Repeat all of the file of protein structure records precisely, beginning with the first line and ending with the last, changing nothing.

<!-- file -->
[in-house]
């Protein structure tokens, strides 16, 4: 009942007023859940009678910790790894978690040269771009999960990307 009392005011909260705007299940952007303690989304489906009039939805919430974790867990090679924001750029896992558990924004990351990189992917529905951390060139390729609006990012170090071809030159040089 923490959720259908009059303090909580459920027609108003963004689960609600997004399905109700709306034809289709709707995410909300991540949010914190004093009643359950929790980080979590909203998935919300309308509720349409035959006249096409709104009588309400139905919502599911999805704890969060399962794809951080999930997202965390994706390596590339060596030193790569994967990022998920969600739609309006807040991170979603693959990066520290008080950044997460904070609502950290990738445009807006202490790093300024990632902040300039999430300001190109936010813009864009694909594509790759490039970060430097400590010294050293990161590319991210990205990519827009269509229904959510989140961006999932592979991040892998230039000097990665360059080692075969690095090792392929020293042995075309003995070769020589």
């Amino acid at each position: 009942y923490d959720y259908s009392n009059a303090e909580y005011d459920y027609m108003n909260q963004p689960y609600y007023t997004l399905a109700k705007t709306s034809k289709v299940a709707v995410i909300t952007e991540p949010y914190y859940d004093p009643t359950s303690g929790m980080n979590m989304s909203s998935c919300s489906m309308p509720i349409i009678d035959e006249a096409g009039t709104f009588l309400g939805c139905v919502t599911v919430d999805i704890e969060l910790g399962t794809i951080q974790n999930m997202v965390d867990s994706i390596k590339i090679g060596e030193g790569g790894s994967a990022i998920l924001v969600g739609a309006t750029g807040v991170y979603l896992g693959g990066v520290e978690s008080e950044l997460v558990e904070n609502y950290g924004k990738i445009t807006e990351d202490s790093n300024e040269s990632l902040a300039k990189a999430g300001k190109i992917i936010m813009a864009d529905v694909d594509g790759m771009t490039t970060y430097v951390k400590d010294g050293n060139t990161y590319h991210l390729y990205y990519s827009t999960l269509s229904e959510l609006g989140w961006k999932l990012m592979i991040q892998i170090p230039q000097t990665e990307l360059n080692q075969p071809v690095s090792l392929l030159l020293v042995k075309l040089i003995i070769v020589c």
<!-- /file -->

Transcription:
[in-house]
């Protein structure tokens, strides 16, 4: 009942007023859940009678910790790894978690040269771009999960990307 009392005011909260705007299940952007303690989304489906009039939805919430974790867990090679924001750029896992558990924004990351990189992917529905951390060139390729609006990012170090071809030159040089 923490959720259908009059303090909580459920027609108003963004689960609600997004399905109700709306034809289709709707995410909300991540949010914190004093009643359950929790980080979590909203998935919300309308509720349409035959006249096409709104009588309400139905919502599911999805704890969060399962794809951080999930997202965390994706390596590339060596030193790569994967990022998920969600739609309006807040991170979603693959990066520290008080950044997460904070609502950290990738445009807006202490790093300024990632902040300039999430300001190109936010813009864009694909594509790759490039970060430097400590010294050293990161590319991210990205990519827009269509229904959510989140961006999932592979991040892998230039000097990665360059080692075969690095090792392929020293042995075309003995070769020589």
């Amino acid at each position: 009942y923490d959720y259908s009392n009059a303090e909580y005011d459920y027609m108003n909260q963004p689960y609600y007023t997004l399905a109700k705007t709306s034809k289709v299940a709707v995410i909300t952007e991540p949010y914190y859940d004093p009643t359950s303690g929790m980080n979590m989304s909203s998935c919300s489906m309308p509720i349409i009678d035959e006249a096409g009039t709104f009588l309400g939805c139905v919502t599911v919430d999805i704890e969060l910790g399962t794809i951080q974790n999930m997202v965390d867990s994706i390596k590339i090679g060596e030193g790569g790894s994967a990022i998920l924001v969600g739609a309006t750029g807040v991170y979603l896992g693959g990066v520290e978690s008080e950044l997460v558990e904070n609502y950290g924004k990738i445009t807006e990351d202490s790093n300024e040269s990632l902040a300039k990189a999430g300001k190109i992917i936010m813009a864009d529905v694909d594509g790759m771009t490039t970060y430097v951390k400590d010294g050293n060139t990161y590319h991210l390729y990205y990519s827009t999960l269509s229904e959510l609006g989140w961006k999932l990012m592979i991040q892998i170090p230039q000097t990665e990307l360059n080692q075969p071809v690095s090792l392929l030159l020293v042995k075309l040089i003995i070769v020589c």